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#8
In reply to #6

Re: Signal isolator

04/12/2017 8:39 AM

D'uh... but not everyone is in "The control world"
Grrrr hisss ftzzzzzz

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#9
In reply to #8

Re: Signal isolator

04/12/2017 8:51 AM

That's why I gave you an explanation. The OP assumed we were in his "world". I just happen to be there too. We don't think when we speak of PLC cards - we just use the terminology we use everyday.

Be careful with that grrrr and hissss - that avatar is "Nittany" and you don't want to excite her - she takes aggressive cats out of the yard every time they enter. She will try to go right through our sliding door to the deck if one gets up on the deck. She even holds her own against 30 pound dogs.

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#10
In reply to #9

Re: Signal isolator

04/12/2017 12:23 PM

Our current cat Emily is a bit poorly, she had an accident, her tail doesn't work any more, her bladder control isn't fully back to normal and she has some lumbar irritation which is making her bit at her back. It's a work in progress, but she's happy in herself.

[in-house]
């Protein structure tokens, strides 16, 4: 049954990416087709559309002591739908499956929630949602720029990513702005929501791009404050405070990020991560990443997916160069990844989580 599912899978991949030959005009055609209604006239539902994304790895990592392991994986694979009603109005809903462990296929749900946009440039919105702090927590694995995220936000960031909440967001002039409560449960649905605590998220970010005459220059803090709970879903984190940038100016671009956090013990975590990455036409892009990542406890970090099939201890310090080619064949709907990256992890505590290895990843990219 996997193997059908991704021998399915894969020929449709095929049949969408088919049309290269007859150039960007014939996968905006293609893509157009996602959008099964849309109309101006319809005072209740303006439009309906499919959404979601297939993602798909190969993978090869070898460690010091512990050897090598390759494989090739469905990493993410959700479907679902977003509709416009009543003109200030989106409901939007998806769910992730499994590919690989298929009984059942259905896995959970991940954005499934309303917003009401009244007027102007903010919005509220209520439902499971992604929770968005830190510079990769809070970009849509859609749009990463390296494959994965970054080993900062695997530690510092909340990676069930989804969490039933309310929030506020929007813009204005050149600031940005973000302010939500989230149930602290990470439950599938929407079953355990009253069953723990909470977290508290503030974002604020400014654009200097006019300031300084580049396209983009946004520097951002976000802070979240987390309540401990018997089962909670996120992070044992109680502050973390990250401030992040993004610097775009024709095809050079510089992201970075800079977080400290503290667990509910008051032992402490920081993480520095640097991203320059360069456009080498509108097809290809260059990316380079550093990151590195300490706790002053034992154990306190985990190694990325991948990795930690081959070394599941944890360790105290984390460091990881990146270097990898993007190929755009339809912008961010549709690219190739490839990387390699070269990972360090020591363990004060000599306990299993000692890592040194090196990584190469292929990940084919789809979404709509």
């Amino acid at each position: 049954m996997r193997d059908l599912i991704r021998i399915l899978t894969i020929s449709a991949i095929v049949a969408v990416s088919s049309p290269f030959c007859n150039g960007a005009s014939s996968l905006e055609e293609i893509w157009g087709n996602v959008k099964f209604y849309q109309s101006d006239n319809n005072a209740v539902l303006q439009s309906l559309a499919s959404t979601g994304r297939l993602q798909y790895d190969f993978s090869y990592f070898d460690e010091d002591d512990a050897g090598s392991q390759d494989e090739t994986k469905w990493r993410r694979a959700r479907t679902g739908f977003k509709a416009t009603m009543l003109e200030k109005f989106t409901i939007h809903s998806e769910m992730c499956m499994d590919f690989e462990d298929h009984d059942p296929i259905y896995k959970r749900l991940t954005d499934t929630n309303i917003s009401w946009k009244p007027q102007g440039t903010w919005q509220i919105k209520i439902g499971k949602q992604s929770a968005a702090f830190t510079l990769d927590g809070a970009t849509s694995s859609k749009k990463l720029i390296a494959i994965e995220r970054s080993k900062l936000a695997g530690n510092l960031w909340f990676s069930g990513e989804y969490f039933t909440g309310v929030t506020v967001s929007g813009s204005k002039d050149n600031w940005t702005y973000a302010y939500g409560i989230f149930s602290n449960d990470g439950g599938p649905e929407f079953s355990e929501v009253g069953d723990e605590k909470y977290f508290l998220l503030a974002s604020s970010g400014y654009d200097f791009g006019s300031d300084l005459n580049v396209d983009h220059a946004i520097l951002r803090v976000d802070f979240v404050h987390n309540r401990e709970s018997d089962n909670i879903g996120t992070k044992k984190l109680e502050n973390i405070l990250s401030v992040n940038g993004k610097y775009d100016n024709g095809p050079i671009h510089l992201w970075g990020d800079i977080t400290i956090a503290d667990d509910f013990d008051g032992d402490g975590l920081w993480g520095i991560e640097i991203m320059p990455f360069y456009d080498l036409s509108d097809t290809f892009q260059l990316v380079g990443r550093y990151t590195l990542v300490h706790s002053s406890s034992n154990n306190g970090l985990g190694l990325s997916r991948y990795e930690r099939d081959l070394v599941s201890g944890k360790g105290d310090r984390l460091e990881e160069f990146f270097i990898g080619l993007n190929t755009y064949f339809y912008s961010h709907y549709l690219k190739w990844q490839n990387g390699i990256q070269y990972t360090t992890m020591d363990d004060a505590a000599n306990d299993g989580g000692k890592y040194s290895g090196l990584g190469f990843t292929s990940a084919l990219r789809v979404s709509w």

She was missing for 3 days, but dragged herself home.
Prob' going to have her tail amputated next week
Del

PS. I was a tad confused by your statement:-

"It surely bears no resemblance to draw testing." which meant absolutely nothing to me... I recognise each word, but the only draw testing I'm familiar with relates to longbows

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#11
In reply to #10

Re: Signal isolator

04/12/2017 2:24 PM

That is because I knew about your bow testing rig. Your draw tests. The only signal that matters is the draw, not the twang, or if it breaks, the thunk sound.

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#13
In reply to #11

Re: Signal isolator

04/12/2017 3:08 PM

Ah! That explains it... you are ahead of me
Del

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#12
In reply to #10

Re: Signal isolator

04/12/2017 2:50 PM